Debate Dream Team is Heading to the Tournament of Champions
by Sophie Lee
As a Northside student, there is a good chance that you have, at some point, been wandering through the English-wing after school and overheard a group of students speaking at a mind-numbing pace while others look on, contemplatively. You will be happy to learn that there is in fact a method behind the madness and it has led two of Northside’s fiercest debaters to the Tournament of Champions. Luther Snagel, Adv. 800, and Aidan Kane, Adv. 808, are only the second team in Northside history to make it this far in their debate season.
When asked for a brief background on the inner workings of high school debate, Kane and Snagel launch into their explanation with such fervor that it appears they may have been waiting their entire lives for precisely this opportunity. Snagel began with, “I’m sorry, it's really complicated. We need to explain this.”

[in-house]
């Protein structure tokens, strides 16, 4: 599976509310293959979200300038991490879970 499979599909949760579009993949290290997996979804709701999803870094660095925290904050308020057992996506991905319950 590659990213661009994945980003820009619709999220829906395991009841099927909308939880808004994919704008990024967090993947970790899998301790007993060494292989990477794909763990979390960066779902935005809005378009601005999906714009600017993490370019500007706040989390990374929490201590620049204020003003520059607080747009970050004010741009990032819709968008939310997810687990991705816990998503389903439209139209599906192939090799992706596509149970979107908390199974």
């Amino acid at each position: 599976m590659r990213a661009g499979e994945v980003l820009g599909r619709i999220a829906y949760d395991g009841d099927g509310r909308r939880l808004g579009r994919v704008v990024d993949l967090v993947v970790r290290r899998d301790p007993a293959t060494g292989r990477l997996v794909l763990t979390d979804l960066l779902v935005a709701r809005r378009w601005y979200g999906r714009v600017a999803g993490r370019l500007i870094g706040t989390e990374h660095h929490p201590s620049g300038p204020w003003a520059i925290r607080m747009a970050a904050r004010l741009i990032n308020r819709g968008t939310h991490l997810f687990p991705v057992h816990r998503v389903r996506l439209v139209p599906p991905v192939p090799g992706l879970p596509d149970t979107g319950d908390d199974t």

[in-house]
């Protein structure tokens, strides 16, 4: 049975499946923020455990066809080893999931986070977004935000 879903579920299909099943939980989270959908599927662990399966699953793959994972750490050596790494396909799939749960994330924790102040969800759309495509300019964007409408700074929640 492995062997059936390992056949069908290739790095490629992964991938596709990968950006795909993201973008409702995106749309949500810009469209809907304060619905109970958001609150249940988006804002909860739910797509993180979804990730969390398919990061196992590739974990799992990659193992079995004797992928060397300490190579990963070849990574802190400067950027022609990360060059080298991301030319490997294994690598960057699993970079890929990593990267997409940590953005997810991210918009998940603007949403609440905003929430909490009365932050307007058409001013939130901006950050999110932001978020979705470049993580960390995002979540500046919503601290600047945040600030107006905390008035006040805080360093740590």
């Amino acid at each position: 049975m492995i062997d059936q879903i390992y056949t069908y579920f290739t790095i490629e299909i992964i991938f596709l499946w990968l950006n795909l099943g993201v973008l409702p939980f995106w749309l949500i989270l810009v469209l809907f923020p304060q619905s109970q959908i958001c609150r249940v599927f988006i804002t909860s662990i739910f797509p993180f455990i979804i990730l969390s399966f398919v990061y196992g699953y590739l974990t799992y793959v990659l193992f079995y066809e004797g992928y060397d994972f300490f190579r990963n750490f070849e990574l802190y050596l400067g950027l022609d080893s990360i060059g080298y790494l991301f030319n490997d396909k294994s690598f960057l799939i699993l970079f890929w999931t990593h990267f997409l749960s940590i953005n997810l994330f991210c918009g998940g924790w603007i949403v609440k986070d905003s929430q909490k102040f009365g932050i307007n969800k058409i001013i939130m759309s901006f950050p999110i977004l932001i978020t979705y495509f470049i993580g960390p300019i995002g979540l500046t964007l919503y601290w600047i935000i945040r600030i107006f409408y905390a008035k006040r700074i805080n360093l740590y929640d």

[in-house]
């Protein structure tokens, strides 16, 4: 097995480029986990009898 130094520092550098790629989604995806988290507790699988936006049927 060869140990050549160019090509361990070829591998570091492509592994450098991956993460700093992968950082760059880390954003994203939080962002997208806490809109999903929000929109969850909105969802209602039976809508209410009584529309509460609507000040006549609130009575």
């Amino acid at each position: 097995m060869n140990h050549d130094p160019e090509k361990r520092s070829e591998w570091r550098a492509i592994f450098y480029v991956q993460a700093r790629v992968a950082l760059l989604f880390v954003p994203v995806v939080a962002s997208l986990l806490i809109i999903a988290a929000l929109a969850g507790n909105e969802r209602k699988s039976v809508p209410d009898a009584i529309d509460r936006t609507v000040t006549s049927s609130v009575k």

Here is an oversimplification of what they said: Tournaments are held around the country in which pairs of debaters compete for one of the top slots on a bracket. In each round, one pair of students is the “affirmative” team and will offer up their position on a topic. It is then the other pair’s job to negate their argument to the best of their ability. If a pair of students ends up being one of the best at a tournament, they will get what is called a “bid.” If the pair get two bids, they earn the opportunity to attend the Tournament of Champions, in which the best teams from across the country compete for the top spot.